By Jane Prendergast
The Cincinnati Enquirer
Cars slow as they reach The Candy Corner. Drivers lean their heads out, hollering to the woman sitting on a stool outside the little West End store.
"I heard about T," says a woman in a blue minivan. "You OK?"
"You know I'm thinking about you," yells the man behind the wheel of Metro bus 59.
They're talking to Loretta Allen about her husband, Tony. Everybody knows "T" from their trips to his store for chips, Faygo, pretzels, pork rinds and Slim Jims. Kids call him Mr. T, Uncle Tony.
Lots of them think he's dead. He's not.
She responds: "I ain't going to say he's fine. But he's alive. Thank you."
Then, more quietly, after they pull away: "But he's messed up."
Tony Allen, who is 34, lies in University Hospital. A respirator breathes for him. He can't feel anything on one side. He's missing part of his brain, the part doctors had to cut out to remove some bullet fragments. He's blind in one eye.
He was shot Friday morning, Friday the 13th, at York and Linn streets, a few blocks from his store. Tony was giving someone a ride, Loretta says, and was due back at the store in minutes to go to lunch with her. He was the first of four shooting victims in the same block that day. No one's been arrested in Tony's case.
Violence hits hard in this neighborhood. And on this family.
Tony's father, Robert "Rappy" Eason, 50, was the first person killed in Cincinnati this year. He was beaten to death in January, not far from the spot where his son was shot on Friday.
The story on the street is that two men thought "Rappy"' Eason stole $125 worth of dope from them. Police say the two men are members of the Tot Lot Posse, a gang named for a neighborhood park. Members are suspected in many of the recent shootings and killings in the West End and Over-the-Rhine.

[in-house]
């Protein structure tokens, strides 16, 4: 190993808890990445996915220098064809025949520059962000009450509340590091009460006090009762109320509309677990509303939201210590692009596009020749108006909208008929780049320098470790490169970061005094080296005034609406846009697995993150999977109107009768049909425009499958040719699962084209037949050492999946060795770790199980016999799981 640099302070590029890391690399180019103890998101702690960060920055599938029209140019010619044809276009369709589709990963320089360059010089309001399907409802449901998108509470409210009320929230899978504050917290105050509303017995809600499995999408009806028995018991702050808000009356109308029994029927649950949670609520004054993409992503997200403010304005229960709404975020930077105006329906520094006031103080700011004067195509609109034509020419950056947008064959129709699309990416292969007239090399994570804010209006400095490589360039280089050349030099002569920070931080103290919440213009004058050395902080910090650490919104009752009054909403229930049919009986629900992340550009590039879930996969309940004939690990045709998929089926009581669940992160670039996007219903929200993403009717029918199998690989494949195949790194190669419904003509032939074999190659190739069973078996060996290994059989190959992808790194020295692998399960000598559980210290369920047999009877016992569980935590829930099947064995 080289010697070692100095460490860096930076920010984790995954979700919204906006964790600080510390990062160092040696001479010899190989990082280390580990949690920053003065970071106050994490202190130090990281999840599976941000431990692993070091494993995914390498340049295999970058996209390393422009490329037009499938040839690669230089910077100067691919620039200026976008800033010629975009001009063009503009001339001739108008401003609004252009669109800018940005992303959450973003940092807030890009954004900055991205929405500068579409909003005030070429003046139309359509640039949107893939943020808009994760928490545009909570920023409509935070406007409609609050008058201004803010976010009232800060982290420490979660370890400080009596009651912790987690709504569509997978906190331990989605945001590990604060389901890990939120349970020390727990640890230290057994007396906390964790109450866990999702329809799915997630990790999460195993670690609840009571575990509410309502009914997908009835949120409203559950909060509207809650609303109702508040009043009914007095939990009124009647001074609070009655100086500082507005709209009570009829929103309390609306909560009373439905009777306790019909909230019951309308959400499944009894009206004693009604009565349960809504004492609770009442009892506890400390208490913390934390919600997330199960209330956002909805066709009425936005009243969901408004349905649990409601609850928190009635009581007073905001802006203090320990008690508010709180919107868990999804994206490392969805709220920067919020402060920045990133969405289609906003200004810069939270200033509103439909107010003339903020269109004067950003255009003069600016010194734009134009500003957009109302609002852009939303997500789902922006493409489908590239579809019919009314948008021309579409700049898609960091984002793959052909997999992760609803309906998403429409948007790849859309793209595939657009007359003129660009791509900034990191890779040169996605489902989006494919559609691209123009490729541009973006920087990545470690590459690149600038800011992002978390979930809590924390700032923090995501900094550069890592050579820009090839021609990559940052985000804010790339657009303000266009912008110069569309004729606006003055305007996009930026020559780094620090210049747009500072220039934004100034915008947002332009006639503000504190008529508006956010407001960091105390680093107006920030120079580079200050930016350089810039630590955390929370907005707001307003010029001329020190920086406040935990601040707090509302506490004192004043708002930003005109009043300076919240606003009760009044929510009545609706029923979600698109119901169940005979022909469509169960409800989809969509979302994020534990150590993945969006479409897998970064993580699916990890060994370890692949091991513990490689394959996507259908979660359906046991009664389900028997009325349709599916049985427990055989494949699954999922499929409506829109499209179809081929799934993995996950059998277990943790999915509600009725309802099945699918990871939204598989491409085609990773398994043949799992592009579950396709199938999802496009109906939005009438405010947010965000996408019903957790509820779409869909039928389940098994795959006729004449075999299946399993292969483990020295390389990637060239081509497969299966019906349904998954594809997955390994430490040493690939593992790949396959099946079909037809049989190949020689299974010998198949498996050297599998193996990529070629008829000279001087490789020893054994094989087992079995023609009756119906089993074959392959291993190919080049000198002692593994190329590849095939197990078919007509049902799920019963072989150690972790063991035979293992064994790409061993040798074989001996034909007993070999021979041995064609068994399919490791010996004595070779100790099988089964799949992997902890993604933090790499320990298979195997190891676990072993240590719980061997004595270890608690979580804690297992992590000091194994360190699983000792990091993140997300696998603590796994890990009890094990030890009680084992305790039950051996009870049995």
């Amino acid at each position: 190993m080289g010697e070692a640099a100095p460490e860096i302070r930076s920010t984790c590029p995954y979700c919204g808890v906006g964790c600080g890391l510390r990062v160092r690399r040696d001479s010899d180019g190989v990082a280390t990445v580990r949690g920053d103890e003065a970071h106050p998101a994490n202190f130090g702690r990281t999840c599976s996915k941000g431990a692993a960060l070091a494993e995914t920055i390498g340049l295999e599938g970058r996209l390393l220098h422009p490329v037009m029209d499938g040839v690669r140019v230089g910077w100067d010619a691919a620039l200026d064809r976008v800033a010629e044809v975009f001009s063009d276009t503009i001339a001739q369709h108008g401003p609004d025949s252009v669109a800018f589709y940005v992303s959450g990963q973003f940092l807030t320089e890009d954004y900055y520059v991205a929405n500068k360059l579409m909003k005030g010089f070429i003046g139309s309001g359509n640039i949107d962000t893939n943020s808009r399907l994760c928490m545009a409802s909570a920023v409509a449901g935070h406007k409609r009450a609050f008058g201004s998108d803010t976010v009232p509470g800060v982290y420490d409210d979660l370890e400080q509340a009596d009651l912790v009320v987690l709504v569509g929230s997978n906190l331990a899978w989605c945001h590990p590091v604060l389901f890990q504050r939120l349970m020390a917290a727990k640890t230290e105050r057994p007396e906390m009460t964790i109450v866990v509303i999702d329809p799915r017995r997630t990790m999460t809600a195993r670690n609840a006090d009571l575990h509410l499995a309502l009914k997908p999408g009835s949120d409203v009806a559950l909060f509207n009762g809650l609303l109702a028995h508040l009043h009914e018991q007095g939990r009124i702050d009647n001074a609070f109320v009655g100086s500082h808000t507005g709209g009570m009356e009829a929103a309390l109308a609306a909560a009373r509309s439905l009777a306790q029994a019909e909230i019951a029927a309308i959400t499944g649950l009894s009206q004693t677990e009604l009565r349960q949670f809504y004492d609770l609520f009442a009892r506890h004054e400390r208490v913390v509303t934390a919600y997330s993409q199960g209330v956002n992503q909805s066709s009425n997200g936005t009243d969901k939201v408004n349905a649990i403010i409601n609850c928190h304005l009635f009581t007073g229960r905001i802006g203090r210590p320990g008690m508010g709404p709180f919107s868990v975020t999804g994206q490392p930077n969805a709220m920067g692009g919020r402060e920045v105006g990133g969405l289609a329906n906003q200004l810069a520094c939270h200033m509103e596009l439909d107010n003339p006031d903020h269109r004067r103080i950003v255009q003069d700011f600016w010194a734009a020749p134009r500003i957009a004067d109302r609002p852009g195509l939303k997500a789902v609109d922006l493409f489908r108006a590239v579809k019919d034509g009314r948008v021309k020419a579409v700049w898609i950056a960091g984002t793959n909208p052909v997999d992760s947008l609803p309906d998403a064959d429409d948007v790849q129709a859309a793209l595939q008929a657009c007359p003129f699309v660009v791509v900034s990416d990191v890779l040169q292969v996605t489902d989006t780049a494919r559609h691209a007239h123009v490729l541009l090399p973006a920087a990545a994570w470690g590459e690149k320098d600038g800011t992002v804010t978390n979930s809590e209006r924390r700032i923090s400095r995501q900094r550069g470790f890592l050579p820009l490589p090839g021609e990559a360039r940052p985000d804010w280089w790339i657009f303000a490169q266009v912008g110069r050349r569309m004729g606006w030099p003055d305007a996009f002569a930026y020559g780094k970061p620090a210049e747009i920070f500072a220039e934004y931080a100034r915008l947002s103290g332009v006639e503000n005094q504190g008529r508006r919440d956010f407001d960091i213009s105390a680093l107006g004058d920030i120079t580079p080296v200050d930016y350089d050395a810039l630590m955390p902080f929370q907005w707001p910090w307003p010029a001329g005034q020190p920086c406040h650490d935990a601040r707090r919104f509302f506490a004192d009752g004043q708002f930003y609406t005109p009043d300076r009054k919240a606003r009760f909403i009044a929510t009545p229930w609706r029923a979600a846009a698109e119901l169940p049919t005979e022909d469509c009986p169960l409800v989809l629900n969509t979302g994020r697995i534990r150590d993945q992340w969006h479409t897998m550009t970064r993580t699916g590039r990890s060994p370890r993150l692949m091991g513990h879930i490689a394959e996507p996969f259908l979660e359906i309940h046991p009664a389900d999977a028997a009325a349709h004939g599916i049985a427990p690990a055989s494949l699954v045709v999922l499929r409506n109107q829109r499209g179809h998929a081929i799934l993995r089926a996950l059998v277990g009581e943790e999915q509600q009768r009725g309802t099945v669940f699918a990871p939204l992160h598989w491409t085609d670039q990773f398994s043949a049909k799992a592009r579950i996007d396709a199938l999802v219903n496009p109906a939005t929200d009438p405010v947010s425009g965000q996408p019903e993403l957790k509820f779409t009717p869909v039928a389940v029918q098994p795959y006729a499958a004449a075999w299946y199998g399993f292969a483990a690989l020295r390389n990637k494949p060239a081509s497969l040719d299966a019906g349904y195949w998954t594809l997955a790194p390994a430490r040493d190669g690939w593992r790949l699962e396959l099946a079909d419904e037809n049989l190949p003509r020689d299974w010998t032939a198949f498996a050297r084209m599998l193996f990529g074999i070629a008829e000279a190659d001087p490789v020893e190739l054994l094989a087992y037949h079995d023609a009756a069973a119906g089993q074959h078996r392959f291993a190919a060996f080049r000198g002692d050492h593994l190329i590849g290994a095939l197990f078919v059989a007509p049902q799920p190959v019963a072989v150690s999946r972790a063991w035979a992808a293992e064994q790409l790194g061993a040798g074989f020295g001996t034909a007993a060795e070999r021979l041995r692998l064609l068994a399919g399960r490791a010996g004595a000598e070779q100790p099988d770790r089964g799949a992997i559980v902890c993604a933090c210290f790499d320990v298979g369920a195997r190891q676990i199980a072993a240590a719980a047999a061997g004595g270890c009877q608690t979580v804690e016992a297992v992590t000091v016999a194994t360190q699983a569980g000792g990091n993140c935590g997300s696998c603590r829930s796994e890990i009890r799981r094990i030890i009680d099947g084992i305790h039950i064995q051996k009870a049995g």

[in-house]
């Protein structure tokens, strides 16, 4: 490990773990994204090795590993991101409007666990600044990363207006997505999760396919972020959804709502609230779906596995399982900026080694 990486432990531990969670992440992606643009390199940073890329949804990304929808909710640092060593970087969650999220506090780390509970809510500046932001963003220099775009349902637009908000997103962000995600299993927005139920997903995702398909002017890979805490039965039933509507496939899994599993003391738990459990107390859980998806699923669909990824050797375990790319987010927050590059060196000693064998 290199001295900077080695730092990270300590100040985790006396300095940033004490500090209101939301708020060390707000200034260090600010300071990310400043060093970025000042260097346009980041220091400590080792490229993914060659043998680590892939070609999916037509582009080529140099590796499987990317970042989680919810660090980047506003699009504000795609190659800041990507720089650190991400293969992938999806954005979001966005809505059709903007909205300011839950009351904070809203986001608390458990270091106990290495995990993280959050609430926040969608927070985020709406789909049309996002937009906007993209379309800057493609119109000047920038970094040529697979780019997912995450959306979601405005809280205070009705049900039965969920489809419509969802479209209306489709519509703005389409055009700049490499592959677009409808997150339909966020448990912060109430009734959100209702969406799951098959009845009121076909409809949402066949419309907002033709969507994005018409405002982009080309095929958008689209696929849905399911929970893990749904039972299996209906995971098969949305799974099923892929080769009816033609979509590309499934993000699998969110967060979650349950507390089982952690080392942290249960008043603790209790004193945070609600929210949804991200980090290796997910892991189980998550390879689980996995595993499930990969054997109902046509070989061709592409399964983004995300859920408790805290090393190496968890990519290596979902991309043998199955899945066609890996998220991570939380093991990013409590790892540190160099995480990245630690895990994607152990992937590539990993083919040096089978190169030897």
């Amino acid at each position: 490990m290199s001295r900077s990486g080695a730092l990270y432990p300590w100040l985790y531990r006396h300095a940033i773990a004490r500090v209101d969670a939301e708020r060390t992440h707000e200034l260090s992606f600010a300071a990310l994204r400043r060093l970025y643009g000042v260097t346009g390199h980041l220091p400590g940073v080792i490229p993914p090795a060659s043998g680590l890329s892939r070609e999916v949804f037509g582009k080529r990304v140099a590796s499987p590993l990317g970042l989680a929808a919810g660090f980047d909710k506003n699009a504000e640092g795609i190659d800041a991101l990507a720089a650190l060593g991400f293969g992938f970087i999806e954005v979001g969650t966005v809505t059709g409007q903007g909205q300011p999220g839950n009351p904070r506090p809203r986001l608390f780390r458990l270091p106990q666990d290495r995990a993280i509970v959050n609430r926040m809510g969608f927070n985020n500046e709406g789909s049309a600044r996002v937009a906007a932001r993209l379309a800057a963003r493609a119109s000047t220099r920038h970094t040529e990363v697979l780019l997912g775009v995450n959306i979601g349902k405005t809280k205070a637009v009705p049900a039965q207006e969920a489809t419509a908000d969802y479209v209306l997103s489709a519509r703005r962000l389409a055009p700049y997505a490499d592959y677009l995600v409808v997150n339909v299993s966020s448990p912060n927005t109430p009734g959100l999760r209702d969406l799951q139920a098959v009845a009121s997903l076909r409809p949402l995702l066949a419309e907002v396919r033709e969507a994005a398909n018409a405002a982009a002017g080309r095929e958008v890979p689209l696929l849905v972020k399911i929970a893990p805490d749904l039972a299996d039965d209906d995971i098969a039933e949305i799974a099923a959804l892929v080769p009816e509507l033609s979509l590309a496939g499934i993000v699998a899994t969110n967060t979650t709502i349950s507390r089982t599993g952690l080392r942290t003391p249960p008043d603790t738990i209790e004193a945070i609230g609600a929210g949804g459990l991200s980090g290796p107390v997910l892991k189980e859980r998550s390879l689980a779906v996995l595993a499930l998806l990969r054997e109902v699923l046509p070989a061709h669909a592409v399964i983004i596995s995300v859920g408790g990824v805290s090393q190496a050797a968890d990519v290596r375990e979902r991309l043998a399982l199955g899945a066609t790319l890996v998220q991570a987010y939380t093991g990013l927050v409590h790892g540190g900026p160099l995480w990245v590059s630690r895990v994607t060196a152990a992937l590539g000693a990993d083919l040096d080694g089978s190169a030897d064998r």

The two men pleaded guilty to manslaughter - a reduced charge from murder - and got five years each.
"They killed him," Loretta says, "and then they found out he didn't have anything on him."
Tony knew both of his father's killers, she says - they shopped in the store.
"I hate this area," she says, shaking her head.
Monday was the first day The Candy Corner reopened after Loretta went running out Friday when she got the call about her husband. The steady stream of well-wishers continues all afternoon. No one walking past fails to stop and wrap their arms around her.
Contractors work inside the building next door. She explains they're fixing an apartment where a woman set a fire on purpose to try to hurt her family. She points to an alley across the street where a man was robbed.
Behind her, Heberle Elementary School sits boarded up because of a lead poisoning investigation. She mentions somebody else she says is "running dope like crazy.''
The Allens live in Mount Auburn. They once considered living above the store, she says, but decided they'd rather be able to lock the store at night and leave.
Loretta's aunt, Margie Siffel, chimes in. She's here because she doesn't want her niece to be alone. She's sitting outside, too, on an overturned milk crate.
"All this violence has got to stop somewhere," Margie says. "All these kids with high-priced gym shoes, and they don't work. You know something's wrong there."
Two little girls play two storefronts down with a jump rope and a pink hula hoop. They proudly say they are 6 and 6 1/2 years old.
"We know Tony," says the one in the denim skirt.
Says the other: "He got shot."
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